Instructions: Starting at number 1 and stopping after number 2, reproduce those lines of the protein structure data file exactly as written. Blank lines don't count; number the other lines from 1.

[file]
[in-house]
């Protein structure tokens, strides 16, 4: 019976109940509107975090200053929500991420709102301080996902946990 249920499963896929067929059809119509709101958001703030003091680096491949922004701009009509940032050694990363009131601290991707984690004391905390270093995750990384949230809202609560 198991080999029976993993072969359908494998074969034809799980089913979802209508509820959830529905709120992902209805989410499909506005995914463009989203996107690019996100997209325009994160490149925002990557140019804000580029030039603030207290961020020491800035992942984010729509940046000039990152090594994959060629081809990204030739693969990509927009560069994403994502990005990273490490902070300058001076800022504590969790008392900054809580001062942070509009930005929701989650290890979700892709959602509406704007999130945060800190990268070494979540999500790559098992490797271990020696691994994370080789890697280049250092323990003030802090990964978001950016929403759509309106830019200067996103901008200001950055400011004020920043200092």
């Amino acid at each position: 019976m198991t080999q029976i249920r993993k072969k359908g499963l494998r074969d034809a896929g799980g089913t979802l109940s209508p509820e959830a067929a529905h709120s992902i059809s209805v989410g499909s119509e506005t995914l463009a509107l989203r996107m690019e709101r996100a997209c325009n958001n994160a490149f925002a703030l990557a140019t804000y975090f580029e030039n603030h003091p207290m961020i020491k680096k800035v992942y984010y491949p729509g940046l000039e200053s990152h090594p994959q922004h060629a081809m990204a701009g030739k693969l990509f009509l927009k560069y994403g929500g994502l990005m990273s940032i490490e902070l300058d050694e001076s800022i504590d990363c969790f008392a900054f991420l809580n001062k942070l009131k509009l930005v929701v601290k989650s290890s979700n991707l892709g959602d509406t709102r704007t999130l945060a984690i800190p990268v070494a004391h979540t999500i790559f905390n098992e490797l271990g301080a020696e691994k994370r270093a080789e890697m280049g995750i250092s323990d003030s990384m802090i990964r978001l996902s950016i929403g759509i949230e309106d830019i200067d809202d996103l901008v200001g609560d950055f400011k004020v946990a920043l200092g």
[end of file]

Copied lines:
[in-house]
């Protein structure tokens, strides 16, 4: 019976109940509107975090200053929500991420709102301080996902946990 249920499963896929067929059809119509709101958001703030003091680096491949922004701009009509940032050694990363009131601290991707984690004391905390270093995750990384949230809202609560 198991080999029976993993072969359908494998074969034809799980089913979802209508509820959830529905709120992902209805989410499909506005995914463009989203996107690019996100997209325009994160490149925002990557140019804000580029030039603030207290961020020491800035992942984010729509940046000039990152090594994959060629081809990204030739693969990509927009560069994403994502990005990273490490902070300058001076800022504590969790008392900054809580001062942070509009930005929701989650290890979700892709959602509406704007999130945060800190990268070494979540999500790559098992490797271990020696691994994370080789890697280049250092323990003030802090990964978001950016929403759509309106830019200067996103901008200001950055400011004020920043200092």